By Simon Woodhead
We put our new stack live this weekend and now nearly all traffic is flowing through it.
Operationally things went well considering what a large change this was, and the absence of support tickets left us feeling quite good. Call volumes remained at normal levels and all was good.
This is the end of the story for 99.67%+ of traffic and we’d like to once again thank the majority for engaging and working with us for this large change. Some of the balance is outbound traffic still forced to the old stack through the use of fixed IP addresses rather than hostnames, and our Operations Desk will be following up with those customers. What follows is an analysis of the minority of remaining traffic that was in some way affected.
New IP Addresses
Coming into Monday, we saw a small but steady trickle of tickets from smaller customers who were experiencing a loss of service. Others noticed on Tuesday, or even Wednesday! Almost universally these resulted from customers having failed to permit the new IP addresses we announced in February 2017 – nine months ago, asking for them to be implemented by March 27th. Some of those came into service subsequently, but this change released more.
There was of course suggestion from some it was our fault and we hadn’t given enough notice, yet the majority of customers, including many very large (and some might say process-constrained), had managed the change over the intervening nine months. We announced those changes by specific email, highlighting it as important, and put the notice on the blog as well. That also means it went out by numerous social media channels and was repeated in every subsequent (at least weekly) email as well as being shown on the portal login page. We even put a big red arrow in those subsequent emails highlighting it as important. Of course, there were many subsequent new stack updates as well. It had hundreds of exposures, and the majority took action.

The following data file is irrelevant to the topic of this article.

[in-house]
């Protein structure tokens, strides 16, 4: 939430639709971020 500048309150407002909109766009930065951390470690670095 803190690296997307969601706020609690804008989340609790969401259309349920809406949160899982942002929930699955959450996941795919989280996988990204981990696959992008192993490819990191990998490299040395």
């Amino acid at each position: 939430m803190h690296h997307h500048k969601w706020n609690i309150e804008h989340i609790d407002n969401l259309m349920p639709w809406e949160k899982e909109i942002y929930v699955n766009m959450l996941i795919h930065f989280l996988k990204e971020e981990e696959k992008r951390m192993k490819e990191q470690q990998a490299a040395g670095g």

We would, however, welcome any constructive feedback on how we could have done better as clearly a few didn’t notice and their end-users were affected. In one case we heard of from an end-user phoning in, end-users were told we had a “massive outage” which remains of course, to put it politely, an utter pack of lies.
We’d left capability to move numbers and accounts back to the ‘old stack’ and this was used judiciously as a way of ensuring continuity short-term, while the process of making February’s changes was started.
Turning to the new stack specifically, we’d encouraged testing over the previous six months, with progressively increasing insistence. Whilst in the early days this was about getting you familiar with new features, to give time to build these into production services, latterly it was more about ensuring that your platform remained compatible. We’ve replaced the entire stack and some libraries in there are more than seven years newer than those they were replacing, meaning some things would just be handled differently, if only through bugs being fixed.
Thankfully, here a significant majority took action even if it was in some cases at the eleventh hour! This worked well; there were few issues and those who tested ironed those out before deployment.